Jason Smyth claims 100m gold at European Championships
Derry sprinter takes first medal following reclassification to T12
Jason Smyth claimed Ireland’s first gold medal at the IPC Athletics European Championships at Swansea University when he won the T12 100m. Photograph: Charlie Crowhurst/Getty Images
Jason Smyth claimed Ireland’s first gold medal at the IPC European Championships in Swansea when he won the 100 metres final at the first time of competing at T12 level.
The Derry sprinter had only been told before the championships of his reclassification from T13 after a new testing method showed a deterioration in Smyth’s eye condition Stargardt’s Disease.
Although he admitted it had affected his build-up, the 27-year-old showed no signs on the track as he blitzed the four-man final to win in a time of 10.78 despite a slow start from the blocks .
In the end he had almost .4 of a second to spare over Russia’s Artem Loginov, who took silver in a time 11.16, while Spain’s Joan Munar Martinez set a personal best of 11.19 to beat Germany’s Thomas Ulbricht to the bronze medal.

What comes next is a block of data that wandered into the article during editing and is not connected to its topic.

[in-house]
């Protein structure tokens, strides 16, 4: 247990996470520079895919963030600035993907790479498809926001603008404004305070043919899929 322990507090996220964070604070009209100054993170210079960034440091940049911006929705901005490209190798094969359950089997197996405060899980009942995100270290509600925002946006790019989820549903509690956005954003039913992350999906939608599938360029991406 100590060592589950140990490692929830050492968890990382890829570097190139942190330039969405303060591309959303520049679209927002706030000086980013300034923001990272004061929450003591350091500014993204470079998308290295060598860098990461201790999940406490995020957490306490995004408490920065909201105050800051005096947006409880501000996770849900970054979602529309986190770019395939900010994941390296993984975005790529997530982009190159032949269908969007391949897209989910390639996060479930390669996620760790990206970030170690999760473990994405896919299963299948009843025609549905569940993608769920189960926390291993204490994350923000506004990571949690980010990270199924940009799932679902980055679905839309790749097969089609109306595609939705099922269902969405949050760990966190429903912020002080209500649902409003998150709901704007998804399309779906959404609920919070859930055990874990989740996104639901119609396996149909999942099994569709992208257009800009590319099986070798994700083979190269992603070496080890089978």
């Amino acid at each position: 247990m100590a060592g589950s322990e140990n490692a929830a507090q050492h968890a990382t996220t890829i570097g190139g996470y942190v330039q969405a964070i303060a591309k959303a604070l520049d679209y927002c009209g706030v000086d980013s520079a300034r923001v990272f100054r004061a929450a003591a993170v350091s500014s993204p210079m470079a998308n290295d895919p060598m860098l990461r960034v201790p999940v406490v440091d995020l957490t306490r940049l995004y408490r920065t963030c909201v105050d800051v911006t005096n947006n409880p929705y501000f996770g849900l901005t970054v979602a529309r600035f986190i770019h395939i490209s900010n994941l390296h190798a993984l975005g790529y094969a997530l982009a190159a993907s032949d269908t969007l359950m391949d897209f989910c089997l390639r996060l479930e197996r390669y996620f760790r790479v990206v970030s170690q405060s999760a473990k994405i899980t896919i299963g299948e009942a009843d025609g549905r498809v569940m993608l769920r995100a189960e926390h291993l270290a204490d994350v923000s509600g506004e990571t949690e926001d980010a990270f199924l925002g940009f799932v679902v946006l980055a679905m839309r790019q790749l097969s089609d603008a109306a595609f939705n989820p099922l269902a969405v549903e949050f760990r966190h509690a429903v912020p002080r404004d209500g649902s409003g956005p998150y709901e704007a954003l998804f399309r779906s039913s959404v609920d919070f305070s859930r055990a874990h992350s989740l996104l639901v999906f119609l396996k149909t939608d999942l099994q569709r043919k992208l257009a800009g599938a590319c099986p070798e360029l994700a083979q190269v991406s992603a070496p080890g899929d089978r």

“To finish the 100m and get the gold medal there was a relief and a great joy to be here and do well,” said Smyth before discussing his recent reclassification.
“Personally I found it quite tough, to be honest I haven’t quite got my head around it. I feel maybe yesterday I started to and I’ve just kind of said to myself ‘it doesn’t matter – T12, T13 – it doesn’t change what I’m trying to do, achieve and accomplish. Trying to run faster, to continue to have success at paralympic events and continue to try and bridge the gap between able body and paralympic sports. I’m just trying to keep that in my head.”
Smyth also admitted that he has not noticed any deterioration in his eyesight since he started running in paralympic events.
“It’s not something I have noticed, the last time I was tested at an IPC event was back when I started in 2005, so it’s nine years ago and things do deteriorate slightly in nine years, but you’re never going to notice it day in, day out. I feel the same as what I was, but I feel that same as when I didn’t have bad eyes all them years ago as well.”
Heather Jameson also made her final in the T37 100m after coming fifth in her semi-final in a time of 15.44. The 17-year-old from Garristown in Co Dublin couldn’t beat that time in the final, finishing in eighth spot in a time of 15.64. The race was won by French star Mandy Francois-Elie.
A brave bid to make the medals came up short for Cork’s John McCarthy when he came home in fourth spot in the T51 400m wheelchair race.
A strong final bend helped McCarthy into a strong position but he couldn’t get his front wheel ahead of Italy’s Alvise de Vidi, losing out on bronze by just a quarter of a second. Finland’s Toni Piispanen claimed gold ahead of Belgium’s Peter Genyn.